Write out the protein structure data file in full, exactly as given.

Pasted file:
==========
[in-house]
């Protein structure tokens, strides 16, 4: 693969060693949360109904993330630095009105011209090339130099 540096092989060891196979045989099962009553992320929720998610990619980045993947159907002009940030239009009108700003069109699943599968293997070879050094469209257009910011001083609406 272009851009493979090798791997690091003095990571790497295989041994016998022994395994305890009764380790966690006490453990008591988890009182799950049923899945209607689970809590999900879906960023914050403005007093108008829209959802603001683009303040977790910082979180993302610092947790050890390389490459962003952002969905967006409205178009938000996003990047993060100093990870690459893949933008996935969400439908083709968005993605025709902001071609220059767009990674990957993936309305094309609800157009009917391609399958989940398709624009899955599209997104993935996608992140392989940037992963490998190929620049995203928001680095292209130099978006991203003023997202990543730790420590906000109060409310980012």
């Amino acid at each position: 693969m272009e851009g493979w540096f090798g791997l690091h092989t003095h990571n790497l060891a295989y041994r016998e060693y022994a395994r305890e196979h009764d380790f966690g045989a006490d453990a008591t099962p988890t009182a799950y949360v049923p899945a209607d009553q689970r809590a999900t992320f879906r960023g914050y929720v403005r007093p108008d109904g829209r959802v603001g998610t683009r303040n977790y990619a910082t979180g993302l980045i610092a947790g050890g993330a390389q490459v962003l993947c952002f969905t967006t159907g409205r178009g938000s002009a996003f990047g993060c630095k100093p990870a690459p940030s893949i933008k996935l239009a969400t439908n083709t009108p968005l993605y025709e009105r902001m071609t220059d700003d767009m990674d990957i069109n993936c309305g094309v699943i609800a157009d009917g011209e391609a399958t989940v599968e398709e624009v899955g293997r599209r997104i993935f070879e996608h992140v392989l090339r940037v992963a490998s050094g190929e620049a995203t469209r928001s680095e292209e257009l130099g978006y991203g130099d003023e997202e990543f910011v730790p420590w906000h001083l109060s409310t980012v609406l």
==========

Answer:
[in-house]
């Protein structure tokens, strides 16, 4: 693969060693949360109904993330630095009105011209090339130099 540096092989060891196979045989099962009553992320929720998610990619980045993947159907002009940030239009009108700003069109699943599968293997070879050094469209257009910011001083609406 272009851009493979090798791997690091003095990571790497295989041994016998022994395994305890009764380790966690006490453990008591988890009182799950049923899945209607689970809590999900879906960023914050403005007093108008829209959802603001683009303040977790910082979180993302610092947790050890390389490459962003952002969905967006409205178009938000996003990047993060100093990870690459893949933008996935969400439908083709968005993605025709902001071609220059767009990674990957993936309305094309609800157009009917391609399958989940398709624009899955599209997104993935996608992140392989940037992963490998190929620049995203928001680095292209130099978006991203003023997202990543730790420590906000109060409310980012």
């Amino acid at each position: 693969m272009e851009g493979w540096f090798g791997l690091h092989t003095h990571n790497l060891a295989y041994r016998e060693y022994a395994r305890e196979h009764d380790f966690g045989a006490d453990a008591t099962p988890t009182a799950y949360v049923p899945a209607d009553q689970r809590a999900t992320f879906r960023g914050y929720v403005r007093p108008d109904g829209r959802v603001g998610t683009r303040n977790y990619a910082t979180g993302l980045i610092a947790g050890g993330a390389q490459v962003l993947c952002f969905t967006t159907g409205r178009g938000s002009a996003f990047g993060c630095k100093p990870a690459p940030s893949i933008k996935l239009a969400t439908n083709t009108p968005l993605y025709e009105r902001m071609t220059d700003d767009m990674d990957i069109n993936c309305g094309v699943i609800a157009d009917g011209e391609a399958t989940v599968e398709e624009v899955g293997r599209r997104i993935f070879e996608h992140v392989l090339r940037v992963a490998s050094g190929e620049a995203t469209r928001s680095e292209e257009l130099g978006y991203g130099d003023e997202e990543f910011v730790p420590w906000h001083l109060s409310t980012v609406l």